*This one is more of a safety lesson….  If you’re pan frying something in oil, don’t put your face down near the pan to smell it.  The oil WILL pop and splatter your face, leaving burn marks.  Oh yes, I am THAT dumb.  I was frying something, maybe chicken, in coconut oil a couple of months ago and bent down to smell it (as I was also tilting the pan), and a few drops splattered my face.  It was a little sting, but thankfully it didn’t hurt very badly.  I did have several red burn marks for a few days, they kinda looked like tears trailing down my cheek.  I was afraid I would always have some kind of mark, but they’ve almost completely disappeared by now.  But yeah… hot oil is not a good thing to get near your face….or any other body part.

*Fruit flies are impossible to get rid of.  I hate to say it, but three months later, and they’re still here.  Fewer in number, but still here. When Evelyne sees one she says, “Bang the bug!  I banged the bug!” while hitting her hand in the air.  She even designated one of her toys as the “bug banger.”  It’s kinda sad that fruit flies are such a regular part of her life!

*When I regularly wash dishes and load them into the dishwasher as I use them instead of letting them pile-up and then doing all of the cleaning at once, my kitchen stays cleaner and more pleasant to be in.  Hm, who knew?!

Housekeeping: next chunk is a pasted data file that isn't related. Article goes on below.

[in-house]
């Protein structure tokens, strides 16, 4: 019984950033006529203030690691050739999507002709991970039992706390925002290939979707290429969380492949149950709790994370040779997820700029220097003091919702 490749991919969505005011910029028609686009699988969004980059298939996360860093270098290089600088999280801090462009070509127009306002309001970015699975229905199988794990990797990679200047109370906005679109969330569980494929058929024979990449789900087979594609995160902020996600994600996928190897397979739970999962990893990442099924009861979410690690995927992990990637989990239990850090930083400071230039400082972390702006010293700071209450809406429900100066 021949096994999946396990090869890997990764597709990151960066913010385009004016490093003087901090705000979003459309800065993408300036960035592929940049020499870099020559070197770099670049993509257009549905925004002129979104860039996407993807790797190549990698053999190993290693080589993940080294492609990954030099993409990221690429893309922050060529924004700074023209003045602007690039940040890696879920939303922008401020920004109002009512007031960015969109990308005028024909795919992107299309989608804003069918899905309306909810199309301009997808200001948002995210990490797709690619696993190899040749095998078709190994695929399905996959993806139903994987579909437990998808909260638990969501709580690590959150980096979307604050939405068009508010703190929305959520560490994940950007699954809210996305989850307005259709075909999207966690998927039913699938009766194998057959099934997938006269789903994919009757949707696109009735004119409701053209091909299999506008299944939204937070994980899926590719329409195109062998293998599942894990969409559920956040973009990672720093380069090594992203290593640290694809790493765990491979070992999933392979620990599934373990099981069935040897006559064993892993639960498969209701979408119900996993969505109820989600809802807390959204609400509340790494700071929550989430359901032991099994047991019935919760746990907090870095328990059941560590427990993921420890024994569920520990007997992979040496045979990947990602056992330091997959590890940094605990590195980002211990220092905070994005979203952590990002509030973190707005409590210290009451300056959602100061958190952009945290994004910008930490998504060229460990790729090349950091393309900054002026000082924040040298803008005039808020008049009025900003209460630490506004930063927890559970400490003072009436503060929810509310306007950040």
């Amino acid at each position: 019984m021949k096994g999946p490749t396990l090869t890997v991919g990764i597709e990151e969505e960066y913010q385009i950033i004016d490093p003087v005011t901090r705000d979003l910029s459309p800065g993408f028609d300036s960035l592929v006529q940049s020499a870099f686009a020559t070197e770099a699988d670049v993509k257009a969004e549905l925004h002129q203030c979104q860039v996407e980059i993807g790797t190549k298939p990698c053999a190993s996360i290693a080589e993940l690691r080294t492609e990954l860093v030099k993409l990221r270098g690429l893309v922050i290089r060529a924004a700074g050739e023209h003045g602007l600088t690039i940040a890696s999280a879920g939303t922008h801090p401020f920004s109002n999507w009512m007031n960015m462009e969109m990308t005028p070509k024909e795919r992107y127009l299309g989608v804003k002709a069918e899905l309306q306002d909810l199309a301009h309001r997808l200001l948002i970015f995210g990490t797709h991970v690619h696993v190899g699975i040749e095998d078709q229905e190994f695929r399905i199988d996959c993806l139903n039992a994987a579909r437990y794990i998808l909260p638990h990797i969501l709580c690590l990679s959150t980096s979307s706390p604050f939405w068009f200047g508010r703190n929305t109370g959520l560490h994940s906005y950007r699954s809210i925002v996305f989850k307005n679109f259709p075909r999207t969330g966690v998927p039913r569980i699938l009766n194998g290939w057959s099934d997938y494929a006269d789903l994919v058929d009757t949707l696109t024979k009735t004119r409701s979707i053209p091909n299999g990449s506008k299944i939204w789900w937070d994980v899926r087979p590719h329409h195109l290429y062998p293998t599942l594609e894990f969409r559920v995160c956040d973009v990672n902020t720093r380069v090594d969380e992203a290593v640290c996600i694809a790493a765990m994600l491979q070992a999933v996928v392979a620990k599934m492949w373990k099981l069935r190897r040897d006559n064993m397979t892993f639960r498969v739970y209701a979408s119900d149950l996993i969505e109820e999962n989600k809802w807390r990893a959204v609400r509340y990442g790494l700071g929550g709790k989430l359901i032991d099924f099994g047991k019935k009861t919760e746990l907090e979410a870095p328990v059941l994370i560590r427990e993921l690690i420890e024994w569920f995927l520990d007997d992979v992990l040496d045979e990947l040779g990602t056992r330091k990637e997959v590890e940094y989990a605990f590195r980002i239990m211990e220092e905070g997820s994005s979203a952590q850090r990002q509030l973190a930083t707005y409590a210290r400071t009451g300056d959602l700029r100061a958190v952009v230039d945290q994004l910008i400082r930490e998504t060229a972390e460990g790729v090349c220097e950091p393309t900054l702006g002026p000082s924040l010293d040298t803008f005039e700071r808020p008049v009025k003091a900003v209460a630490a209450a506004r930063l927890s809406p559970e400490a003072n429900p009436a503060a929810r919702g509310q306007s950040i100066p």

*Paper towels and paper napkins are completely optional and unnecessary!  In the past few weeks I’ve gone totally paperless and am using cloth napkins and washcloths for everything, and it’s been completely painless.  Every once in awhile I’m a little paralyzed as I try to figure-out what I should use in a situation where I would have normally used a paper towel, but I have a big stock of washcloths and cloth napkins, so it hasn’t been hard.  When I’m finished with one, I go toss it in a small trashcan I have sitting by the back door in the garage.  When that gets full or I run-out in the kitchen, I wash them.  By the time they’re ready to be washed, I usually have plenty of other whites that I wash in hot water, so I just throw them in together to make a full load, that way it’s really not that much extra laundry at all, just a few extra things to fold and put away.  (and it really only takes about 1 extra minute.)  For some reason Evelyne loves folding washcloths and gets really excited when they’re all clean and ready to be folded!